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Trust over time

June 18, 2013
My name is Bailey

My name is Bailey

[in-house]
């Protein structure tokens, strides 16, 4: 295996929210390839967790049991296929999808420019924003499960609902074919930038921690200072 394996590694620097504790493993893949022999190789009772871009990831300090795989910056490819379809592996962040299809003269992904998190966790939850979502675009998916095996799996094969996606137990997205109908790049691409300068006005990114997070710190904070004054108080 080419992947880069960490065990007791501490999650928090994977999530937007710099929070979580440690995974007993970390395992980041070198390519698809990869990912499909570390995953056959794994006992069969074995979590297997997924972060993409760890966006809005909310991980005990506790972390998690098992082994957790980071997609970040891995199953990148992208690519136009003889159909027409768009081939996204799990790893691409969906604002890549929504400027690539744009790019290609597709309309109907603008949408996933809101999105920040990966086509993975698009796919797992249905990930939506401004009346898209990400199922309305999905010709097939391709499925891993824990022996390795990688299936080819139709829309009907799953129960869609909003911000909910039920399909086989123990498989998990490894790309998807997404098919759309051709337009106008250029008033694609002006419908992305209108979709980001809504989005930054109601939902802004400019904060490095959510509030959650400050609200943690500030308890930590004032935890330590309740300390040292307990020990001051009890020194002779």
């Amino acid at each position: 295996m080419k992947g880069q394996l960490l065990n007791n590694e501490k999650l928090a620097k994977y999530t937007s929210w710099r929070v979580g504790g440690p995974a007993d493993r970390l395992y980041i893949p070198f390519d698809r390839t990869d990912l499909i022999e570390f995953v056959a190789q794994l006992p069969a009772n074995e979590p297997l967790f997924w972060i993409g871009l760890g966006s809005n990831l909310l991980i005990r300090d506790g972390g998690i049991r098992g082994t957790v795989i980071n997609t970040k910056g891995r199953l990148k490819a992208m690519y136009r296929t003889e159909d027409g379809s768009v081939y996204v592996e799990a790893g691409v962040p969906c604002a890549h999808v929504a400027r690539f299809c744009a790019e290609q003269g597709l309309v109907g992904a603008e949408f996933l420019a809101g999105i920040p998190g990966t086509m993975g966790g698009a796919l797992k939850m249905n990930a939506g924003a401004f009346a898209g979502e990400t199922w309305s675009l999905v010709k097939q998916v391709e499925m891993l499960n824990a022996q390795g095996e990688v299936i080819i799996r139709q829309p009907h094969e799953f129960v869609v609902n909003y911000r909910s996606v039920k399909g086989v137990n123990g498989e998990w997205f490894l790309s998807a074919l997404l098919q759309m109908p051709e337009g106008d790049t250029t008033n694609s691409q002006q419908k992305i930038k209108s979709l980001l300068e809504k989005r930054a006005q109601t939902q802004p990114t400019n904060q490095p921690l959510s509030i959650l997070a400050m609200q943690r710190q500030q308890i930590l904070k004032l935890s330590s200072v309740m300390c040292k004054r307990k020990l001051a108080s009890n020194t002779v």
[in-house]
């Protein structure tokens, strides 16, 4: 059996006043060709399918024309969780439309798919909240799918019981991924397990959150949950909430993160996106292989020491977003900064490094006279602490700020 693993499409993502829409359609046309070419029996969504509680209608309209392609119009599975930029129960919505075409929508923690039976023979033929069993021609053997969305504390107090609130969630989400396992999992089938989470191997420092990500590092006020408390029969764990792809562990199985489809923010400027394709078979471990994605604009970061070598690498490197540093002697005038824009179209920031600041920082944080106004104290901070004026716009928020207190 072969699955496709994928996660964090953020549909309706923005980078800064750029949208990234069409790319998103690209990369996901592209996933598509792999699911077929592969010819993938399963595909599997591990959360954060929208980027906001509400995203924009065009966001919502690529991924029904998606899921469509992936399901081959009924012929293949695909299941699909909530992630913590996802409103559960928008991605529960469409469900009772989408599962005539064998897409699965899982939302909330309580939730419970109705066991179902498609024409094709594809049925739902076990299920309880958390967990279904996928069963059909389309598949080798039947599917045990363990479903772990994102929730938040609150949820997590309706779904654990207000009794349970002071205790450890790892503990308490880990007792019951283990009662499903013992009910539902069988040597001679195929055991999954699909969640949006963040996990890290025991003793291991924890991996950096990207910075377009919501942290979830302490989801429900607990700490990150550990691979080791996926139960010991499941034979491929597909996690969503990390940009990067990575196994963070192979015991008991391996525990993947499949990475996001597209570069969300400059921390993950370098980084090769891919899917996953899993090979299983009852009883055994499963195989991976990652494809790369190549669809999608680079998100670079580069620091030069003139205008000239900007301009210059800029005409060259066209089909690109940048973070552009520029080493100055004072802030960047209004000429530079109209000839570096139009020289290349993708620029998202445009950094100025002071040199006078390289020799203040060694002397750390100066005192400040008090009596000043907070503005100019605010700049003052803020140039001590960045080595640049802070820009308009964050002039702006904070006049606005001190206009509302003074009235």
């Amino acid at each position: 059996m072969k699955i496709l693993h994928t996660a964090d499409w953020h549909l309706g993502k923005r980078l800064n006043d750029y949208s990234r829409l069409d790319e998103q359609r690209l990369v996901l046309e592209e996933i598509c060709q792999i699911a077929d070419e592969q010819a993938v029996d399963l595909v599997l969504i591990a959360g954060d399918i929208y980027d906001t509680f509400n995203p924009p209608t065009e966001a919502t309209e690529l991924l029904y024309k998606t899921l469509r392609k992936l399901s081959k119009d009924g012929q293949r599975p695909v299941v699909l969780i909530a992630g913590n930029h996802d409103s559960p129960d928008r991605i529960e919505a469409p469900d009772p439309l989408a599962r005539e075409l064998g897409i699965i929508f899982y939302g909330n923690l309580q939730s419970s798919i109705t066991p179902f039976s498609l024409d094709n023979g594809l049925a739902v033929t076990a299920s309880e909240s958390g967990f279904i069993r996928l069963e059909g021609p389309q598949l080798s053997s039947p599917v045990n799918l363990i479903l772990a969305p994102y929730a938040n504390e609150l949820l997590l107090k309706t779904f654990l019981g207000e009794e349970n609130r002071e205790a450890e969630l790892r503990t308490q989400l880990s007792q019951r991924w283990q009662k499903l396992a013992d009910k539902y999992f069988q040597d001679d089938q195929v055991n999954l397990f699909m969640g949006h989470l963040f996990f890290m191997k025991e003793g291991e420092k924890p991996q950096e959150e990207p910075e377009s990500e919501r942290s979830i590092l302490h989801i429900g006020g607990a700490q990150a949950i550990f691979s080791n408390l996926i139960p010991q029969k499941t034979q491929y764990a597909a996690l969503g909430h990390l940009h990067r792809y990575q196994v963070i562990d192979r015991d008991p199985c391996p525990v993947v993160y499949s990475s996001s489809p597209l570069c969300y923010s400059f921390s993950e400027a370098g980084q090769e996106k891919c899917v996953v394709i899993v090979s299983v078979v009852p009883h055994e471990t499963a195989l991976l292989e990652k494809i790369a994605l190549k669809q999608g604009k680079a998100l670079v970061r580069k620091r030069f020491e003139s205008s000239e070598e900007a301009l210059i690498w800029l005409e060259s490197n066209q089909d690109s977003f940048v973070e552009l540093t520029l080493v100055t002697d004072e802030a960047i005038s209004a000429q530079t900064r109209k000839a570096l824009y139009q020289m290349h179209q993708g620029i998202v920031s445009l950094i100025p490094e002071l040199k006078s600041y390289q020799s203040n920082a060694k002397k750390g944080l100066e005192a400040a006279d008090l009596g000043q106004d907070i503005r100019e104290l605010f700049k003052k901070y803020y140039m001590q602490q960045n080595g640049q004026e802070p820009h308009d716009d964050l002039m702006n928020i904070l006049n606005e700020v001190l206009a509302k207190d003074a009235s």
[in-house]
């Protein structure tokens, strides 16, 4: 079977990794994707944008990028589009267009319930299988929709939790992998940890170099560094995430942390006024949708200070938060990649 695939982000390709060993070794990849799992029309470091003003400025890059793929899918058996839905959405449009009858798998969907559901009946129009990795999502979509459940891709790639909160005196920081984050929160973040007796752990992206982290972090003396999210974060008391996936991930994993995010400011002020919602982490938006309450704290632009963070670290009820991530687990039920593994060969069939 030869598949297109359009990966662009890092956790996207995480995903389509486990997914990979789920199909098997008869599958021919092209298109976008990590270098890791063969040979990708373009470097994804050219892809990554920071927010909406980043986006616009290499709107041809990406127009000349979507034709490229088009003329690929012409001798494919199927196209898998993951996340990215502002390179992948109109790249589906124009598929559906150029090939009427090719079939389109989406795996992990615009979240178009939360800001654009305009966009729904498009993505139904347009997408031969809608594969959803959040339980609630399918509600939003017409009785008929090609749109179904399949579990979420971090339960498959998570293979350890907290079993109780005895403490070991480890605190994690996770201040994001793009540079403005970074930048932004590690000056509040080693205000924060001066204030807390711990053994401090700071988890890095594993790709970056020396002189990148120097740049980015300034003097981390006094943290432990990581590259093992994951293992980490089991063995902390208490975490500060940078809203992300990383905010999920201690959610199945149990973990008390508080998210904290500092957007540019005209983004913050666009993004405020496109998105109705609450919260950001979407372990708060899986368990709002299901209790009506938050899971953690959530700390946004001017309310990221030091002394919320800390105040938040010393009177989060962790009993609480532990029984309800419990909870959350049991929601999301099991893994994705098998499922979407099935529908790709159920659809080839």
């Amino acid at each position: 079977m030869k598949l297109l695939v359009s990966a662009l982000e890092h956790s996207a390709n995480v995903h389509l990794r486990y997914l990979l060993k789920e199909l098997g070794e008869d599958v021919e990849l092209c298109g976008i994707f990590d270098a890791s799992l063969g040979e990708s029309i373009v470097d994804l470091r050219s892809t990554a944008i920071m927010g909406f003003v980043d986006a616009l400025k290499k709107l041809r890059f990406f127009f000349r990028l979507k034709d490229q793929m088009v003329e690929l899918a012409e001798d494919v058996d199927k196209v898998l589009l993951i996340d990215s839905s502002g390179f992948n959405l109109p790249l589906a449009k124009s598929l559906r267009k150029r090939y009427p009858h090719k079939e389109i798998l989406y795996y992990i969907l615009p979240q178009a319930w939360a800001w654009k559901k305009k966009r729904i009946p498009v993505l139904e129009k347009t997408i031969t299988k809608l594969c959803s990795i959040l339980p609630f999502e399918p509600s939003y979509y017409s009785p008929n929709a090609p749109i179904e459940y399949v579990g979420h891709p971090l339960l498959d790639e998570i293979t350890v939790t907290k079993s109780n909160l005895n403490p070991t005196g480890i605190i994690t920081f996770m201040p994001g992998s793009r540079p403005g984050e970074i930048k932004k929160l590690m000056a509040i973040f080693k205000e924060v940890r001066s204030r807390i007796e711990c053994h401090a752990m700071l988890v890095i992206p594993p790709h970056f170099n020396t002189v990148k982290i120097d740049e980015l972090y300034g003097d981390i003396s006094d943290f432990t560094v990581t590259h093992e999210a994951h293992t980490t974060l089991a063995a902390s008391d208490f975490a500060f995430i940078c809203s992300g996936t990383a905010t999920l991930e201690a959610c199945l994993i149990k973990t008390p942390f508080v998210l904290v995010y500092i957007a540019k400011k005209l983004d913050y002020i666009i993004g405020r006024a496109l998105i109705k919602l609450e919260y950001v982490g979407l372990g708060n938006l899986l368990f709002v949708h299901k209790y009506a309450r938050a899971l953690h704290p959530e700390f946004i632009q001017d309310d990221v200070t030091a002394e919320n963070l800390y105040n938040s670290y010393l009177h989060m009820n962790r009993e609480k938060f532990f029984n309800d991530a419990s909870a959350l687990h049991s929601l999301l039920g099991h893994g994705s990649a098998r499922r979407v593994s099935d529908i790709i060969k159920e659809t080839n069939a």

One day while I was at work and Cindy was at home and she was busy around the house.  She happened to look out front and noticed something odd.  A car had just stopped in front of the house.  We live in a small sub-division, about half-developed, so a car stopping in front of the house was unusual.  She stopped what she was doing to see why the car had stopped.  She noticed the man in the car was leaning away and opening the door on the other side of the car, then closed the door, and then drove away.  As the car drove away Cindy noticed a dog sitting at the street.  She watched in disbelief, “Did I really see what I just witnessed?” she thought.  The dog just sat there watching the car pull away.  Cindy was flabbergasted and taken back.  No time to get a tag number or make and model of the car as this was totally unexpected.  OMG she thought, he just dropped off that dog.  Then she became upset and angry thinking how could someone do such a thing.  She stepped outside to take a look and when the dog saw her it ran away beside the house across the street.  Beside the house was an empty lot and the dog sought refuge back in that lot which was grown up with grass.  As the day wore on she noticed the dog back out at the side-walk watching for it’s master to return to get it, but he never did return.  We have had a problem in the area from time to time with stray dogs coming around and when I got home I saw the dog over there and figured this must be the dog she had called and told me about.  I began to walk that way but the dog ran when it saw me walking toward it.  Over the next couple of days we kept an eye out and the dog would disappear for a while but always returned to the spot where it was dropped off.  We did notice it appeared to hang out in the front porch area of the house across the street.  We also noticed that when a certain kind of car was coming down the street, smaller type of car, the dog would go to the sidewalk believing it’s master was coming to pick it back up.  It was very sad.  Our county doesn’t have any animal control, it is a rural county, so we knew that was not an option.  On the third day, noticing the dog was going to remain in that yard, that homeowner not even noticing the dog, we set out some water and food under our willow tree in the front yard.  To our joy we began to notice the food and water began disappearing, but not witnessing the dog eating or drinking from the bowls.  After a few more days we realized if this dog was going to survive it was up to us, so we set out on a mission.  As we began refilling the food and water we began to notice the dog in our yard.  We would step out the front door in an attempt to befriend it but nothing doing, off it would run.  We were persistent, and after a few more days the dog would allow us to stand on the front porch and it would not run off.  Ok we though, a little progress.  However, the dog was still very skittish and attempts to call the dog or approach the dog were fruitless.  It had been about 2 weeks at this point and we knew we had to continue to assist this dog and hope it would see that we were not there to harm it.  I began to notice encouraging signs like a bed in the mulch area up close to the house, the dog not running away when we would go outside, however we could not get close to the dog.  The dog was a beagle mix, mostly white with a large black spot on it’s side and brown around the ears.  We began going outside in the evening and sitting on the front porch bringing doggie treats with us. We knew by this point it was a female.  As we began to form this new relationship we discussed names for the dog and finally decided on Bailey, it just seemed to fit her.  We would sit calmly in our seats and talk quietly and Bailey would slowly walk over toward us, but kept a safe distance.  She seemed very interested but still unsure of who these people were and what their intentions were toward her.  We would pitch her a doggie treat out into the grass and she would approach the treat slowly and then grab it and run back to her comfort zone.  As we did this each evening she would begin to get a little closer and closer until one night she actually would begin to take the treats from our hands.  But she still would not allow us to touch her.  If you attempted to pet her while she was getting her treat she would run back to her comfort zone.  We wanted so badly to give her some loving and attention but knew we had to be patient.  This went on for a few weeks.  We decided to leave the garage open about a foot in the evenings and she took to the garage for her shelter.  One evening she allowed Cindy to touch her, finally a breakthrough.  However, this touching was very limited at first.  It was very apparent that there was this distrust evident and we wondered what her prior situation had been.  We believed it must have been abusive in some form.  We knew all we could do was continue to show her we meant her no harm.  We made her a bed in the garage in a crate with some soft bedding and she loved that.  We were at about the 6 week point in this new relationship and she was at the point where when we sat out front she would come sit with us, enjoy her treats but still only very limited touching allowed.  She began following me around as I did the yard work and on occasion showed the friskiness you would expect, running around me, darting past me but just far enough away that I couldn’t touch her.  One evening we invited her into the house and she accepted the invitation.  She didn’t stay long, just long enough to walk in through the kitchen, into the dining room, looked out the window, and then back out to the garage, which had become her home.  By this time she had relaxed and began to show us her true colors.  Our solar lights from the front walk way began showing up in the back yard, and all chewed up.  Hummmm….. so we have a thief on our hands.  Soon after that Cindy noticed something white strewn around out back and upon investigation realized it was a package of my work shirts I had ordered and which the UPS man had left at the front door.  I also received frequent boxes with parts which restock my work van and automatically arrive via UPS once a week.  One evening I was out back and noticed a shredded box.  As I approached the box Bailey was out there with me, still keeping a little distance, but very interested in a game of tag, and not far from the box was a camera lens which goes on a video camera.  I thought to myself, you little thief.  Was this for attention, amusement, or maybe this is why you got dropped off.  I was upset but not mad, cause by this time we had began to love Bailey and we were trying to get to that last phase of our relationship where she fully trusted us enough to allow us to pet and love on her.  We were about 8 weeks into this growing relationship at this point.  She was still staying in the garage and we knew we had to begin to get her accustomed to coming into the house as it was late September and cold wet weather was arriving and we wanted her to stay safe and warm as the temperatures began changing and fall setting in.  She accepted our invitation to begin staying in the house and inside the house she began allowing us to love on her and pet her, however outside she still wouldn’t respond the same, it was as if it was a “catch me if you can” game.  She loved to run and be chased.  If you had your back to her she would run as fast as she could, and she could haul butt, and zoom right past your leg.  If you made a motion toward her she would run circles around you.  Yes, we believed she had fully accepted us as her new masters and was enjoying her new home.  The other dogs Sadie, Punky, and Boomer had also accepted her and had no problems with Bailey.  Bailey had now become a part of the family and was bedding down in her crate next to Sadie at night, inside where it was warm and dry, no more garage and no more cold.  Bailey still loved to run outside the fence and we allowed that for a time, although restricting her more to the fenced back yard area.  She learned to enjoy the physical scratching a petting and she realized what she had been missing for so long.  She took to me as her master and to this day favors me.  One day as she was out roaming we heard this loud “YELP” from across the field …. well … you’ll have to look for another posting about the events concerning the “YELP” and the results of the “YELP”.  But now we had another dog at the dinner table each evening.